The UK is “letting down” its allies by failing to launch air strikes against terrorist group Islamic State in Syria, says Britain’s top military commander.
General Sir Nicholas Houghton, the chief of the defence staff, criticised the UK policy of restricting RAF air strikes to neighbouring Iraq.
He told Sky News the decision “makes no sense” when IS, also known as Isil, has its stronghold in Syria.
MPs rejected possible UK military action in Syria in 2013.
Sir Nicholas told Sky’s Murnaghan programme: “To an extent yes, we are letting our allies down by not being a full player.”
But he went on to tell the BBC’s Andrew Marr show it was not possible for forces from outside the region to defeat IS militarily and it should ultimately be left to “local forces” on the ground.
“I don’t think we should play the decisive military role because it runs the risk of adding fuel to the radicalisation of Isis as an abhorrent cult,” he told the programme.
He said evidence that a bomb may have brought down a Russian airliner in Syria may prove to be a turning point in the West’s relationship with Russia and attitudes towards the future of Syrian President Bashar al-Assad.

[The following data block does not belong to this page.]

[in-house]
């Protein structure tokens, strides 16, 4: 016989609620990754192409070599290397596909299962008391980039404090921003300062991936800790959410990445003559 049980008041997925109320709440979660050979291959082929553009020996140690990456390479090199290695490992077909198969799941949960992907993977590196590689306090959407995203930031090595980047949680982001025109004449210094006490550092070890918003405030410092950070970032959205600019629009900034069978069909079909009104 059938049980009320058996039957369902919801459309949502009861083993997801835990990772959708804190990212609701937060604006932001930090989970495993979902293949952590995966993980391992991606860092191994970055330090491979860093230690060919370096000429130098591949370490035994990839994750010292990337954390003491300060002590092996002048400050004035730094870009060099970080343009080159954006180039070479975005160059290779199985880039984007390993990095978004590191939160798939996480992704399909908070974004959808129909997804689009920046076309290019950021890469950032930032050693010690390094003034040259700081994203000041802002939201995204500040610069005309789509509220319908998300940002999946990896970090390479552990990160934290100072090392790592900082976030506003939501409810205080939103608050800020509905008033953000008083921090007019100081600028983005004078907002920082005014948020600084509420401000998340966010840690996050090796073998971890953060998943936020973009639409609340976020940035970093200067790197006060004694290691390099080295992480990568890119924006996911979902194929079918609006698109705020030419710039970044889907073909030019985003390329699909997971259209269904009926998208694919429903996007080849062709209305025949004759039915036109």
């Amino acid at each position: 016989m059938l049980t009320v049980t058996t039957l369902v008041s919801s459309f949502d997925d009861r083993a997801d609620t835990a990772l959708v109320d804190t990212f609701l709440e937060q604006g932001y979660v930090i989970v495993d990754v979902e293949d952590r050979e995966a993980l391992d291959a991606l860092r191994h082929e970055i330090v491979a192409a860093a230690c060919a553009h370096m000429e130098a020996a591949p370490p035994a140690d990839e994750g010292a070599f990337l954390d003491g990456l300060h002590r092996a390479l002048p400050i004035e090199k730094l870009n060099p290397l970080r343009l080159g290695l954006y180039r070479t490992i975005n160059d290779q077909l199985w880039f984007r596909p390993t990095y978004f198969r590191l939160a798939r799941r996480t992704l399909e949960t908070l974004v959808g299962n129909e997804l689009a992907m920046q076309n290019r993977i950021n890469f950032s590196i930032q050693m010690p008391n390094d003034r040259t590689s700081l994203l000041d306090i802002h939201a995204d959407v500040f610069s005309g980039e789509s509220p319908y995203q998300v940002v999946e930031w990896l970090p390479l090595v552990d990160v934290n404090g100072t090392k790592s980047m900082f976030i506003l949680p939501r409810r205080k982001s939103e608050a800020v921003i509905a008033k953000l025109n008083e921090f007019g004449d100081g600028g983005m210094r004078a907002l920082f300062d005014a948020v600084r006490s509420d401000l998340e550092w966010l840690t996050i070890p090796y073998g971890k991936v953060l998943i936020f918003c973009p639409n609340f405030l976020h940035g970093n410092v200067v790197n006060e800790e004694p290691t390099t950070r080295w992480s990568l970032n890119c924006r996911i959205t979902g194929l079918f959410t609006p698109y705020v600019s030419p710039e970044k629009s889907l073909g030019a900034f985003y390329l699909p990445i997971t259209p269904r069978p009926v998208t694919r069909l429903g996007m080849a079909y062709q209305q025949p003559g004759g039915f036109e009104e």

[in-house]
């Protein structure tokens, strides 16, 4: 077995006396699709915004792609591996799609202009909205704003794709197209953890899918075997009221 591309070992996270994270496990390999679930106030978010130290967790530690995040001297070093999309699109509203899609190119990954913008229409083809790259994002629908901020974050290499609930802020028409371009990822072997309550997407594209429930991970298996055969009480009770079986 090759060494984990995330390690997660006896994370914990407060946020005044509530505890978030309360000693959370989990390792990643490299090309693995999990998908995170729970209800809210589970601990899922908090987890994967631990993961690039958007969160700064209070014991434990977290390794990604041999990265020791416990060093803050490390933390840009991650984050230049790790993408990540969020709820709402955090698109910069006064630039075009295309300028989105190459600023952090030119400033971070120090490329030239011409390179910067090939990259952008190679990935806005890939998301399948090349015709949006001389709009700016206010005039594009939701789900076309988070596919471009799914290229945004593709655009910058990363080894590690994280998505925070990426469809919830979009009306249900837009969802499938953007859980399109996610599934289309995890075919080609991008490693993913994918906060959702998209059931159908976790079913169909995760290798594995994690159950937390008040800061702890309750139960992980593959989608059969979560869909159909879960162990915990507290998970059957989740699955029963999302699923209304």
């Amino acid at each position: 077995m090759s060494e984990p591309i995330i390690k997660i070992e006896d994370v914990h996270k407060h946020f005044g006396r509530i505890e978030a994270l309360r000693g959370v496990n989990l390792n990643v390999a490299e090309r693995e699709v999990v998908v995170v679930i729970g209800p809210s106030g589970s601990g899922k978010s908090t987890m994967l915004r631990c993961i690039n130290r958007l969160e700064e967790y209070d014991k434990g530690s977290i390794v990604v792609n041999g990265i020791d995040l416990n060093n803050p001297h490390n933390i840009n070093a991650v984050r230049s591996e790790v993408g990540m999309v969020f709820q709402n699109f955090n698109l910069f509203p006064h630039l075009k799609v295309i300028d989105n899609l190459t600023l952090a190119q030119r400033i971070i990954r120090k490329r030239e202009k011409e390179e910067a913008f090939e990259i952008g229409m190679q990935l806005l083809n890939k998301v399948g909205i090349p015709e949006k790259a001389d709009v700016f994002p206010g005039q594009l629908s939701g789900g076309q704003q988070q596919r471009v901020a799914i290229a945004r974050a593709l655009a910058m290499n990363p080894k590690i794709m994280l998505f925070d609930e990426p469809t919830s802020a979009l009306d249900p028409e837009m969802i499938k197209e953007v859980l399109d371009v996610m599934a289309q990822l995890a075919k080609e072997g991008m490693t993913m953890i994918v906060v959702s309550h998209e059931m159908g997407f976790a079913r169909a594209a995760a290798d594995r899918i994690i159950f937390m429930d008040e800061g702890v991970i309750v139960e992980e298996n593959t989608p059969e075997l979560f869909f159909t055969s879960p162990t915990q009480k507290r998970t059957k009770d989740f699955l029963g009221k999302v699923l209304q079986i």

“There is an opportunity for political convergence between America, ourselves, the West and Putin,” he said.
Foreign Secretary Philip Hammond told Andrew Marr Britain saw “eye-to-eye” with the Russians on “lots of things” in Syria, such as “the need to destroy Isil” but he added: “The one thing we disagree on is the future of Bashar al-Assad.
“We and most of our allies believe he needs to go at a point in the transition.”
The UK government remains committed to action in Syria – but will not order air strikes until it is confident it can win a vote in the Commons authorising them.
About 30 Conservative backbenchers would be likely to vote against military action and ministers are not convinced they can persuade enough of them to change their mind, or get enough Labour MPs to back their case, to win a vote.
Foreign Secretary Philip Hammond said: “The Labour Party is a different organisation to that which we faced before the summer.
“We need to understand where the Labour Party is on this. At the moment even its leader doesn’t always agree with its policies.
“There is an exploration process here of understanding whether the majority of Labour MPs would, in fact, back this action.”
Labour’s shadow defence secretary Maria Eagle said her party needed more detail from the government on what the “aims and objectives are” and the legal position before deciding whether to back air strikes.
Defence Secretary Michael Fallon has said it is “morally indefensible” for Britain to rely on other countries to tackle the so-called Islamic State in Syria.